There are plenty of stories in the Old Testament where the heroes of the faith teach us about how to live well. From Abraham and Sarah we learn how to trust in God’s promises, even when they seem impossible. Noah teaches us how to obey the Lord while surrounded by sinful people. In the midst of great danger, Daniel is a shining example of courage and fealty to God.
But there are also negative examples, where those who were meant to be spiritual heroes completely fail. This is the case in 1 Kings 19, where Elijah teaches us how not to face discouragement.
In the chapter just prior, Elijah had won a huge victory over the prophets of the false god Baal, as God demonstrated his immense power. But this enrages Jezebel (the wife of evil King Ahab) and she threatens to kill Elijah. She has disposed of God’s prophets before, so this is how Elijah responds:
And when he saw that, he arose and ran for his life, and went to Beersheba, which belongs to Judah, and left his servant there. But he himself went a day’s journey into the wilderness, and came and sat down under a broom tree. And he prayed that he might die, and said, “It is enough! Now, Lord, take my life, for I am no better than my fathers!” (1 Kings 19:3-4)
Elijah was meant to be a prophet to Israel, but he flees to Beersheba, the southernmost point of Judah. He is in such deep despair that he prays for death. It’s as if the victory he had just won meant nothing at all. God had proved himself more powerful than his enemies, but Elijah is blinded by fear:
So he said, “I have been very zealous for the Lord God of hosts; for the children of Israel have forsaken Your covenant, torn down Your altars, and killed Your prophets with the sword. I alone am left; and they seek to take my life.” (1 Kings 19:10)
Earlier, Elijah had met Obadiah, a faithful prophet of God, who had saved the lives of a hundred other prophets by hiding them in a cave. Elijah knew about this, and yet he still claims to be the only one faithful to God. Discouragement gives him tunnel vision—he forgets, or stubbornly ignores, the work God has been doing to preserve his people.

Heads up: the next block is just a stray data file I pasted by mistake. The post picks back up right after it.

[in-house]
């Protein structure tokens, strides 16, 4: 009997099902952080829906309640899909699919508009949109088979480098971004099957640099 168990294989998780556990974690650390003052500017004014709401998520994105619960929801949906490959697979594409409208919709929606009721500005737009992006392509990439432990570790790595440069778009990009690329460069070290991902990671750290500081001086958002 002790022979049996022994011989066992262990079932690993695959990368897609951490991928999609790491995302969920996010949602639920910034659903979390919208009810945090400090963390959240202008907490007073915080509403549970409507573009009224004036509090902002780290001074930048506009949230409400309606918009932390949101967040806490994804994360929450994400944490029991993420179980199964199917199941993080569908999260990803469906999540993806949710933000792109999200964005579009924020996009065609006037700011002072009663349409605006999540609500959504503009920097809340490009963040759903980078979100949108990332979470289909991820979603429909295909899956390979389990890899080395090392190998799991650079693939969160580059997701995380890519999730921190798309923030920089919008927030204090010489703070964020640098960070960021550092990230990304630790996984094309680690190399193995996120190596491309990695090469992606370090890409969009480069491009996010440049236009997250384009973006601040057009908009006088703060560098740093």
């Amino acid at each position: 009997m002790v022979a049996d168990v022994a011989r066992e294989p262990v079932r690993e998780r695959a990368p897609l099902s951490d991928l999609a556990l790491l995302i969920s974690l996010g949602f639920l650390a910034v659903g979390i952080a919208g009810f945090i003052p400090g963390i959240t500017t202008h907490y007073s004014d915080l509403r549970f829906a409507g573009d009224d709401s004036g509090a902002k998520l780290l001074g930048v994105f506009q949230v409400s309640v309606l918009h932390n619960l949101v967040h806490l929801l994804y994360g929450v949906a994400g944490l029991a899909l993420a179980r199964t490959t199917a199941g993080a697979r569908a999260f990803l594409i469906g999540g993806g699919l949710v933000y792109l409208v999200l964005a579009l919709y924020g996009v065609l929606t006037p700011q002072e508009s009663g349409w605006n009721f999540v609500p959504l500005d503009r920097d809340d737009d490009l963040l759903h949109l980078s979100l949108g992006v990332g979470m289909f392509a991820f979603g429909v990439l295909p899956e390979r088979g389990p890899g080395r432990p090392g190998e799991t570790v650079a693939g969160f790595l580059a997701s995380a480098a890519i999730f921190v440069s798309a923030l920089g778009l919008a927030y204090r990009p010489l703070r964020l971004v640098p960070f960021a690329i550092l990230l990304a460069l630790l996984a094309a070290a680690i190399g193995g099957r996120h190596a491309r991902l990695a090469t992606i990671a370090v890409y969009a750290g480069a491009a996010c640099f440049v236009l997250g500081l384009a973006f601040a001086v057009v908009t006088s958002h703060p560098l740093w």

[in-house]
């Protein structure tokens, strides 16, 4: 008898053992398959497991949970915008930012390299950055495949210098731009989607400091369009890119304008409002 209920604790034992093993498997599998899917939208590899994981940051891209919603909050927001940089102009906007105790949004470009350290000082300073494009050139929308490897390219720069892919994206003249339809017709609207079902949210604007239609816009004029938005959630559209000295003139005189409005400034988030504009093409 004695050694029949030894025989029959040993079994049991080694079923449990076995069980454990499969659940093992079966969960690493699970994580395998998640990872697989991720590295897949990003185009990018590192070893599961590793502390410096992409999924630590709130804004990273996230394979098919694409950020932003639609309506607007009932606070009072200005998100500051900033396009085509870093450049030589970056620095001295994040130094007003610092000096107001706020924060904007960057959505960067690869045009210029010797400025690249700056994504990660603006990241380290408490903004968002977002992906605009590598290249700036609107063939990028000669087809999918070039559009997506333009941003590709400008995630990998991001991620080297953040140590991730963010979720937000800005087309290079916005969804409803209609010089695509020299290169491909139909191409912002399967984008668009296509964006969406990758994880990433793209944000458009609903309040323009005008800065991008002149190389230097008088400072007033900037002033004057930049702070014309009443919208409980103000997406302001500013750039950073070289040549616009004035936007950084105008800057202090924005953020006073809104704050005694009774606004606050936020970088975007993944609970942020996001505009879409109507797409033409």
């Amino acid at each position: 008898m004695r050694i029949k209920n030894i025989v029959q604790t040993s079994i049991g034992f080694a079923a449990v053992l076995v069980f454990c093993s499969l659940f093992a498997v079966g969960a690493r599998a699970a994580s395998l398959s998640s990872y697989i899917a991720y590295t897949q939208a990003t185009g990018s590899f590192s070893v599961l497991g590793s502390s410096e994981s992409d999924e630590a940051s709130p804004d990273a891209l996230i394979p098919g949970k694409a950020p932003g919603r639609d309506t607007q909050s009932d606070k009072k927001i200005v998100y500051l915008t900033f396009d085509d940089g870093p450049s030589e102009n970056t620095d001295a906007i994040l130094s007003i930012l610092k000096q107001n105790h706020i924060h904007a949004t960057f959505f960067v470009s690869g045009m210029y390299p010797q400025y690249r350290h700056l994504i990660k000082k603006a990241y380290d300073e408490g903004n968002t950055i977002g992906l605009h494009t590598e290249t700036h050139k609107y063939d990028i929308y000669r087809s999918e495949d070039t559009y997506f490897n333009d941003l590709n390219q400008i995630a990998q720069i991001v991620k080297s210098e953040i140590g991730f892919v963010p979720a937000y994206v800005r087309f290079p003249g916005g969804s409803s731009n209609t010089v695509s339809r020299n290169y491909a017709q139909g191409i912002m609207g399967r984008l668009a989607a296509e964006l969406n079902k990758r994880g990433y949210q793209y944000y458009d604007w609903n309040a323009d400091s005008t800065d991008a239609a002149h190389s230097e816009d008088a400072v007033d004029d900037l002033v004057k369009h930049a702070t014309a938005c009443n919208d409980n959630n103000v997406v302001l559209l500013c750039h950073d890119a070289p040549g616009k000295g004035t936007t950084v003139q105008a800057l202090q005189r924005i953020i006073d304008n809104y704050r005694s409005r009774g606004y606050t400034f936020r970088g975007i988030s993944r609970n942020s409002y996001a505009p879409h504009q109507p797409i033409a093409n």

We think this way too, don’t we? Even when God has constantly proved his goodness and power, we carelessly forget. Our circumstances seem much bigger than God. We too become like Elijah—discouraged, despondent, pessimistic. It might be reasonable to feel sorry for him, but he is also purposefully ignoring all that God has been doing for and through him.
So how does God respond to Elijah’s discouragement? He takes the initiative, meeting Elijah while he flees. An angel provides food and water, showing that God cares for his physical needs. The Lord could have simply told Elijah to get up and obey his commands. After all, God created Elijah, who is meant to be his representative and mouthpiece. But instead, God is gentle and compassionate.
He tells Elijah to continue on a long journey, eventually coming to Mount Horeb. After Elijah complains that he is the only one left who is faithful, God appears to him. Of course, God’s holiness means that no sinful human can see him and live. So God appears through his creation. But it’s not what we might expect:
Then He said, “Go out, and stand on the mountain before the Lord.” And behold, the Lord passed by, and a great and strong wind tore into the mountains and broke the rocks in pieces before the Lord, but the Lord was not in the wind; and after the wind an earthquake, but the Lord was not in the earthquake; and after the earthquake a fire, but the Lord was not in the fire; and after the fire a still small voice. (1 Kings 19:11-12)
In the previous chapter, God had shown his power in a blaze of terror and glory. But now, to his despondent prophet, God appears as a gentle whisper. He is teaching Elijah that he doesn’t always work through grand displays. Often he fulfills his plans through ordinary human events, as he is about to do. God gives Elijah instructions: he is to go back to Israel, anoint a new king, and also anoint Elisha as his successor. God will keep his promises, his plans will prosper, and none of it depends on Elijah. The work will go on after Elijah is gone.
I fall into this trap sometimes. As I do ministry, I can become discouraged when it seems like my work isn’t bearing fruit. Or I don’t think that I can handle the task that is in front of me—I’m too weak, too small, too tired. At these times I’m forgetting that God is completely in control. Gospel fruit doesn’t come from my talents, it comes from God who alone gives growth (1 Corinthians 3:6-7). And he is powerful enough to sustain me if he wants to use me to do this work.
So when you face discouragement, remember our amazing God. Don’t respond like Elijah—giving in to fear, running away, focusing on your circumstances and allowing them to plunge you into pessimism. Instead, keep your eyes fixed on the God who controls all things and will certainly keep his promises. Pray to him, and he will meet you with gentleness.
This article originally appeared as a guest post on my friend Marli’s blog.